University Anti-Career Services Urges Students to Watch Netflix
EVANSTON — Northwestern University Anti-Career Services issued a press release Tuesday that included instructions on how not to further one’s career. According to the statement, “In this day and age, students are subject to immense amounts of pressure to get a good job and make a lot of money. It’s our job to counter this ridiculous notion. To that end, we are urging all undergraduate students to watch at least eleven hours of Netflix per day.”
The Northwestern Anti-Career Services office was founded seven years ago in response to the increasing prevalence of pre-professionalism. Since then, it has grown into one of the largest offices on campus, employing many students to accomplish the goal of keeping students unemployed.
Park Mesnell, Executive Director for University Anti-Career Services was adamant about his office’s position on the matter. “I can’t believe the number of people that attend job fairs. Don’t these people have something better to do than waste away their lives by getting jobs? It makes me sick.”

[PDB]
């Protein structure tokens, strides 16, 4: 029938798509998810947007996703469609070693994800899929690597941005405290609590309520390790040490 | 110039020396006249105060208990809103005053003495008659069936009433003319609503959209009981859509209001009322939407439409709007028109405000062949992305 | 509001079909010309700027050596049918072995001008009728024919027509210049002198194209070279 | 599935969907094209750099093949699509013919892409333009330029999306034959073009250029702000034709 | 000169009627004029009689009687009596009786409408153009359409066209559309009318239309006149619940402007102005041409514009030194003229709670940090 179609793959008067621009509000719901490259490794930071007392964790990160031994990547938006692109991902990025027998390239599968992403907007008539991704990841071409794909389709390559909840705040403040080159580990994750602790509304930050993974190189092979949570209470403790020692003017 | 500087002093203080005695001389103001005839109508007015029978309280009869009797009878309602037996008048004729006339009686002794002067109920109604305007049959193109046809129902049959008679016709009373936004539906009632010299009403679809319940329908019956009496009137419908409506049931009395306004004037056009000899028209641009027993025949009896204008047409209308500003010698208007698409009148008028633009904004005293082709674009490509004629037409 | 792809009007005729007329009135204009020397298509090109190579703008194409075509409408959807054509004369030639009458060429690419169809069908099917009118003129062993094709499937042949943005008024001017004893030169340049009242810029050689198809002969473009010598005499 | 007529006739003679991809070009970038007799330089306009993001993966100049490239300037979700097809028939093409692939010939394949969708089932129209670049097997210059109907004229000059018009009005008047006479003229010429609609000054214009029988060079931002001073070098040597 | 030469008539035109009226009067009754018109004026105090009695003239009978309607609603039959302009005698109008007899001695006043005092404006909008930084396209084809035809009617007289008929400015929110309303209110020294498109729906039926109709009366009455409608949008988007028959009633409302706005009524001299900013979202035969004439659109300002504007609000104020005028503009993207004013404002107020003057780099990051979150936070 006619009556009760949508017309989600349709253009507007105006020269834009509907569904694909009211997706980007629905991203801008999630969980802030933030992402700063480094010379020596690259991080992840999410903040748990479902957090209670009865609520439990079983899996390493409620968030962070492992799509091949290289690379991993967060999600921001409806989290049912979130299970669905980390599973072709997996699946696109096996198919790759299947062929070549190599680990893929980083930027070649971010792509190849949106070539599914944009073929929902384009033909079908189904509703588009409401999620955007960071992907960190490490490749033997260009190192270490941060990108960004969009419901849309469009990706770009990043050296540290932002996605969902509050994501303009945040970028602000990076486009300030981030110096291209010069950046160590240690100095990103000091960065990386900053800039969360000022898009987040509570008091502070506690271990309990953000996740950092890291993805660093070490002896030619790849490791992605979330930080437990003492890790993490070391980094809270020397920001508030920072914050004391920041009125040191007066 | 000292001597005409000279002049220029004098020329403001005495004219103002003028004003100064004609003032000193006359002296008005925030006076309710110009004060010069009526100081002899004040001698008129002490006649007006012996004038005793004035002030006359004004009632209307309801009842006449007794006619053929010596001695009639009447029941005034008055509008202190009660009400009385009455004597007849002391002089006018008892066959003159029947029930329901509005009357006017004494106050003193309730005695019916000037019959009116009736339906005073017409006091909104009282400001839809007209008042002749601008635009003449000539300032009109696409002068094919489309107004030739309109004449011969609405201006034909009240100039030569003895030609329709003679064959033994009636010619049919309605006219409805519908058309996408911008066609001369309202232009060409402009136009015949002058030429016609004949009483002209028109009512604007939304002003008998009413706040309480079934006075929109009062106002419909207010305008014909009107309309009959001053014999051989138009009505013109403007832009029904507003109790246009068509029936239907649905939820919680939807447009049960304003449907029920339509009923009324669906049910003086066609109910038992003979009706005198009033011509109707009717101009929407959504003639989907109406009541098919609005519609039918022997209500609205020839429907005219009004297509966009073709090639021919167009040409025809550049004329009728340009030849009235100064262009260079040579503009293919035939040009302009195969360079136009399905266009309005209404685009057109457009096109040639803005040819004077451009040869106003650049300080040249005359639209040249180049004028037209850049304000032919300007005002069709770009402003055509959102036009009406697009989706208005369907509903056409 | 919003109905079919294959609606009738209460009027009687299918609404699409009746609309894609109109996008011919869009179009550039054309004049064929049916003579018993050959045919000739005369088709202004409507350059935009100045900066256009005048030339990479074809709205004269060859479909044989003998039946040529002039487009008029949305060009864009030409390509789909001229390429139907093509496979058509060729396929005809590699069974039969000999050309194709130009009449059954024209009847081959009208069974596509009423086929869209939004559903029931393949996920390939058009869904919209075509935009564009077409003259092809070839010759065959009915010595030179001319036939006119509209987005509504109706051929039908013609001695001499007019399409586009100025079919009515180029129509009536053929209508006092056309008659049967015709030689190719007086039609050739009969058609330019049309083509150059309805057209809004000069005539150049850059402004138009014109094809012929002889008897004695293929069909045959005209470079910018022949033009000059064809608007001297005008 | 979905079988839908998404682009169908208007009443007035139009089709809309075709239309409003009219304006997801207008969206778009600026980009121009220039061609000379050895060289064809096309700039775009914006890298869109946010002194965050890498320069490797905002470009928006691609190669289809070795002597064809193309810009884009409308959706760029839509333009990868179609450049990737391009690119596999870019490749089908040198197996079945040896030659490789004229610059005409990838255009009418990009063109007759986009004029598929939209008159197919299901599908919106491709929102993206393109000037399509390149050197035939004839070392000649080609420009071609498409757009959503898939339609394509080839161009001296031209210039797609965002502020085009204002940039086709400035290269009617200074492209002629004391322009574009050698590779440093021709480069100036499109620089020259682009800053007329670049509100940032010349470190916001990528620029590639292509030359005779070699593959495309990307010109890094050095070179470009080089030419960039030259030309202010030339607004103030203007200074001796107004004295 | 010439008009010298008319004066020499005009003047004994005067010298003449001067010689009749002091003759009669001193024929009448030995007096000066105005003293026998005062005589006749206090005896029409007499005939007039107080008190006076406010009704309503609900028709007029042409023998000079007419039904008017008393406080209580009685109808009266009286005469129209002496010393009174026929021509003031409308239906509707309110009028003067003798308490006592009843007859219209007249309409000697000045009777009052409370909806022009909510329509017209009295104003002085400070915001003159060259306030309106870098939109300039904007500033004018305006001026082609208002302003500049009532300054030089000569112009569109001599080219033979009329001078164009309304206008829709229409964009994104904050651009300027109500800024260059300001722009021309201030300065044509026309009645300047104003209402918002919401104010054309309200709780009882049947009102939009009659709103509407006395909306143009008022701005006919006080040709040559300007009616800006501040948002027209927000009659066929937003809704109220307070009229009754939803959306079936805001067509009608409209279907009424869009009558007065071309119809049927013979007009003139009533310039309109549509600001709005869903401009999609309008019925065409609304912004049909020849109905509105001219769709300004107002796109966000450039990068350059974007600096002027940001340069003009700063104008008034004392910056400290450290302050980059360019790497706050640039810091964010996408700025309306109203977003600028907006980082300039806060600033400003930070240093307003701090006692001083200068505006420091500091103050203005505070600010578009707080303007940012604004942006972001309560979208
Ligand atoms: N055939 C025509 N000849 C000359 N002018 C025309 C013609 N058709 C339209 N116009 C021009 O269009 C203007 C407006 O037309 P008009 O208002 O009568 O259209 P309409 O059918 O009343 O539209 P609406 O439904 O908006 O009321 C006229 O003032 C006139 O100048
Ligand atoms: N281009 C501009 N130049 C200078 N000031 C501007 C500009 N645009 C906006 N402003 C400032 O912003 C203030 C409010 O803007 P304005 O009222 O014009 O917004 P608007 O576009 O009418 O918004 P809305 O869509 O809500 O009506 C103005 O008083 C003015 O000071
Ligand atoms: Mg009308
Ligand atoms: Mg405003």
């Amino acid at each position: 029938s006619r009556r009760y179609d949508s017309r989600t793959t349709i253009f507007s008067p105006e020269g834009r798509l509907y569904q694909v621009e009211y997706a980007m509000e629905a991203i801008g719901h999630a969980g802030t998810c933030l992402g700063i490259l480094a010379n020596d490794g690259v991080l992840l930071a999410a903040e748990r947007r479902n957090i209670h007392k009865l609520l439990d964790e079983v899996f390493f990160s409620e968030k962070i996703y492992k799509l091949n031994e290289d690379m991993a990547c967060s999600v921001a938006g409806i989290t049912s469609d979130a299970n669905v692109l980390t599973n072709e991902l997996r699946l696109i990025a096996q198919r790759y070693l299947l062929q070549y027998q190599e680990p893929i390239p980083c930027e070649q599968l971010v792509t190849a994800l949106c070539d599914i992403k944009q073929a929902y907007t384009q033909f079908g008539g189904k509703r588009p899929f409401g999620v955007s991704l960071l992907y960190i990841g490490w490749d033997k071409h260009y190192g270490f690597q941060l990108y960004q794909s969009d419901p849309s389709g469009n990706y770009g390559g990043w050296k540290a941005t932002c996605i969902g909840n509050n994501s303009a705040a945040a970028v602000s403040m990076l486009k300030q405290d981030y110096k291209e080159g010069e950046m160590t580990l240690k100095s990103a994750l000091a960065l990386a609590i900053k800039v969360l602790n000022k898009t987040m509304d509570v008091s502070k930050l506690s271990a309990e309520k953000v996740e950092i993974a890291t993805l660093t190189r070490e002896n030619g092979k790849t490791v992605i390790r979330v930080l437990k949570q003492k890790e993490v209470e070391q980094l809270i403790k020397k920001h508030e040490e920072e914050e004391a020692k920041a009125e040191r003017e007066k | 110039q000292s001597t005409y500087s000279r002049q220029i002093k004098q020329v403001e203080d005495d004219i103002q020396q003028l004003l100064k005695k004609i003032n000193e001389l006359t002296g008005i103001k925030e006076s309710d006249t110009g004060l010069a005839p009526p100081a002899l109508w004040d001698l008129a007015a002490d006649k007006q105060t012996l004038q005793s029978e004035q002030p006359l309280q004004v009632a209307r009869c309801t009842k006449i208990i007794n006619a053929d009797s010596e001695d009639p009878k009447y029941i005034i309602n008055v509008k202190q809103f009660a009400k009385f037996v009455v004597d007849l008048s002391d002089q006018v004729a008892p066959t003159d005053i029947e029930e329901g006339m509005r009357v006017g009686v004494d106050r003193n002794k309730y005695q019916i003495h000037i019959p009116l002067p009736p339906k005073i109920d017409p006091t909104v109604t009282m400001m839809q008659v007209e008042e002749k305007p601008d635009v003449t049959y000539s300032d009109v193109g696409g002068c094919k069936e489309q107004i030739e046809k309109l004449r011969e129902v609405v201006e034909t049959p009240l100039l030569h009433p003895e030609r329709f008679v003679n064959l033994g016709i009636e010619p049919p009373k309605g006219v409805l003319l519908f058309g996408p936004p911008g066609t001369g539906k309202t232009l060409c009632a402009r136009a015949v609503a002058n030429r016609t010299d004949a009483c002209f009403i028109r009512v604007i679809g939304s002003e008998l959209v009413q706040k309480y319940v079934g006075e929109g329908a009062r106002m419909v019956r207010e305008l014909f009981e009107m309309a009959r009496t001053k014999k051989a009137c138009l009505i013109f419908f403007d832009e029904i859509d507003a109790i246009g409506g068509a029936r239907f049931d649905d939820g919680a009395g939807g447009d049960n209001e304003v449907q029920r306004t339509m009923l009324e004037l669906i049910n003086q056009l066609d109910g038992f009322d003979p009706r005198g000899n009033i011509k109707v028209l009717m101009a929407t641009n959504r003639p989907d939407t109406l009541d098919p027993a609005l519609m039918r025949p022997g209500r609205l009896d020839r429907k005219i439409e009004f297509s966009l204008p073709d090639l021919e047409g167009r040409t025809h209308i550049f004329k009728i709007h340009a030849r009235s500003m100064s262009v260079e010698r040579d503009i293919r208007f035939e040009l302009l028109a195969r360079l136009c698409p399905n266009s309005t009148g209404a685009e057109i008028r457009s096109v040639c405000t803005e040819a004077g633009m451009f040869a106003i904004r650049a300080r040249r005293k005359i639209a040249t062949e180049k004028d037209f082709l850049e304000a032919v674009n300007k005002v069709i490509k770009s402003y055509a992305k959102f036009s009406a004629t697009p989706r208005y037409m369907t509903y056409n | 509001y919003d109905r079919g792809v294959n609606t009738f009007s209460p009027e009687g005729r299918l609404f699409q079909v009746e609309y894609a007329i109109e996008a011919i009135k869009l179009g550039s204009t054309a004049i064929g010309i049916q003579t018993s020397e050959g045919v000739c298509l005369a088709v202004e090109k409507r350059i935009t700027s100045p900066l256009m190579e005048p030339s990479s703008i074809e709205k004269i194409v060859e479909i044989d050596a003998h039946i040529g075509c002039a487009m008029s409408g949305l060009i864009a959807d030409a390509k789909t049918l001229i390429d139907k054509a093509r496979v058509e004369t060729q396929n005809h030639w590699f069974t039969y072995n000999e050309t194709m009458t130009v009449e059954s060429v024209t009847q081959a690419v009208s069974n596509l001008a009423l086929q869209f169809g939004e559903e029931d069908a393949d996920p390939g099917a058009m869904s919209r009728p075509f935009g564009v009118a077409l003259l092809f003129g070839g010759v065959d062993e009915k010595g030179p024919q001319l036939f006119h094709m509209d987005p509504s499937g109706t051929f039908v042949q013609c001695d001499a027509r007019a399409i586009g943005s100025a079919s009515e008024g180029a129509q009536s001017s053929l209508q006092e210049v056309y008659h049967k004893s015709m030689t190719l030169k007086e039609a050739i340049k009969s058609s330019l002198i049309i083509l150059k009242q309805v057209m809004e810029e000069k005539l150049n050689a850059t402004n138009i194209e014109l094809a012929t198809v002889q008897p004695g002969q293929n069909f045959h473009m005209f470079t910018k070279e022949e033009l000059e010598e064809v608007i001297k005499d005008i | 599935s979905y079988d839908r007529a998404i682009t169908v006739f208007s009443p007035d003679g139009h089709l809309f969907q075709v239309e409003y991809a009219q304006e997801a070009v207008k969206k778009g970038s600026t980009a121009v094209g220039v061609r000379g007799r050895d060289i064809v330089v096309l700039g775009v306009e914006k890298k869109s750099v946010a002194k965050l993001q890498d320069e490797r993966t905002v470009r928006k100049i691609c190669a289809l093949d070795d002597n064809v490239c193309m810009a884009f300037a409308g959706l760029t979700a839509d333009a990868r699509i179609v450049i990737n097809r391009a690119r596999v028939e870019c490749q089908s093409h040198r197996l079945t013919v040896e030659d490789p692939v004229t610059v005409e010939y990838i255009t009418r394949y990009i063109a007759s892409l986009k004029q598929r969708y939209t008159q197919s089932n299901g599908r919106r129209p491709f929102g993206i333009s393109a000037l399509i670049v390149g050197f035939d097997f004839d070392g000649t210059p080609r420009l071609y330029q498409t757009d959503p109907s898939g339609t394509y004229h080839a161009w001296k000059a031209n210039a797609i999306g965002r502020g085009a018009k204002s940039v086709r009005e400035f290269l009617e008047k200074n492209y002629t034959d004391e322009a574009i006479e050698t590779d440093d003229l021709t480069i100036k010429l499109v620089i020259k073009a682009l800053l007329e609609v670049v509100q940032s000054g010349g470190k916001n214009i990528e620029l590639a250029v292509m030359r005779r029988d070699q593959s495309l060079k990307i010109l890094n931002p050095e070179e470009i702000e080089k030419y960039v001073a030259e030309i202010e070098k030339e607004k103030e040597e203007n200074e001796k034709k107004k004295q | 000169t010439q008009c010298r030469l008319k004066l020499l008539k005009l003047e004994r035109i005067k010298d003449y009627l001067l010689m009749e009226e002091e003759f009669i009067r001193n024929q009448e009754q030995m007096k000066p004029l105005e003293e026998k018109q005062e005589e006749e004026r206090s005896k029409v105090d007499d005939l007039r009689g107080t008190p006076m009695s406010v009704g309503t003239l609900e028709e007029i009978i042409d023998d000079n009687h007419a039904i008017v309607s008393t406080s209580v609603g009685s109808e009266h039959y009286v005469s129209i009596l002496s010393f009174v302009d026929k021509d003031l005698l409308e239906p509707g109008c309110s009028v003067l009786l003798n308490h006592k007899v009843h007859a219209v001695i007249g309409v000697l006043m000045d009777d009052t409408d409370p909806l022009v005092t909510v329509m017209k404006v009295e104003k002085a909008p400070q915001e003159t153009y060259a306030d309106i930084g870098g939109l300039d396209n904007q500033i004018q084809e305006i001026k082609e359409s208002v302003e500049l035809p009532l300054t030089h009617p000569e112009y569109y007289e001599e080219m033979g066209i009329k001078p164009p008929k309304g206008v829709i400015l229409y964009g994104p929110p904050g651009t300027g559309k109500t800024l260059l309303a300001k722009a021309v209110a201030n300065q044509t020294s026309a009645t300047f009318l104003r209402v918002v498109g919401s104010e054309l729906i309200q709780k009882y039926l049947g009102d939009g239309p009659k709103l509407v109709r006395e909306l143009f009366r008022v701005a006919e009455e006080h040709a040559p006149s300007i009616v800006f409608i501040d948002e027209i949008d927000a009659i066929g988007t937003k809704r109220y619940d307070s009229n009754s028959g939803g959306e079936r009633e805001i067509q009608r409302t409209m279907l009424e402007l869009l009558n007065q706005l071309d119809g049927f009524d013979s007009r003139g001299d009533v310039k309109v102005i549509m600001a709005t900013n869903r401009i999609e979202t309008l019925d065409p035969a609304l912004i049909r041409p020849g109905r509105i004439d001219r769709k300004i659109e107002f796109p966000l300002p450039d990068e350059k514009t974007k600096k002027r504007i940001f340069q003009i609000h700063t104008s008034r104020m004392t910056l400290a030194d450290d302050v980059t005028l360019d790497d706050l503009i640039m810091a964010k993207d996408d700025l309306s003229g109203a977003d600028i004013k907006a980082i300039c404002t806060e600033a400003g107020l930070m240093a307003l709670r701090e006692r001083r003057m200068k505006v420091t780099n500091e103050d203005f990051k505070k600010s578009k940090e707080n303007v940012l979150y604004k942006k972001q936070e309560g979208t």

Mesnell’s office has been working hard to alleviate the problem. “Up until last year, students at Northwestern had access to a service called NUTV, which brought cable TV to students on campus. Last year, however, Northwestern decided to terminate this program.”
Mesnell described how this termination at first hampered his department’s goals, and continued, “Our office now sees an opportunity here, and we have been advocating purchasing a Netflix subscription for every NU student to replace NUTV replacement.”
When asked if this was the only move that the department recommended to curtail the unacceptable levels of pre-professionalism on Northwestern’s campus, Mesnell responded, “Meeting your daily Netflix quota of eleven-plus hours is only the first step on the road to recovery. We recommend consuming between four and seventy-two family size bags of Cheetos per week. Additionally, students are strongly encouraged to meet the standard consumption of at least four sleeves of Oreos per hour.”
Jodi Smithens, Communications sophomore and Allison resident, was shocked when she heard the news. “I can’t believe this announcement. That Mesnell guy’s attitude toward students is ridiculous. I can’t believe he would have the audacity to insinuate that we don’t already watch at least eleven hours of Netflix a day. And I passed the ‘four-sleeves-an-hour’ mark long ago.”
When confronted about the many activist groups that promote healthy eating and being active, Mesnell quickly responded, “I hate those groups. Always telling people to exercise and get off the couch. Revolting. To fully counter pre-professionalism, we recommend that students not leave their couch for any reason, ever.”
The interview with Mesnell was cut short when he informed us that he had only watched five hours of Netflix that day and was gravely behind.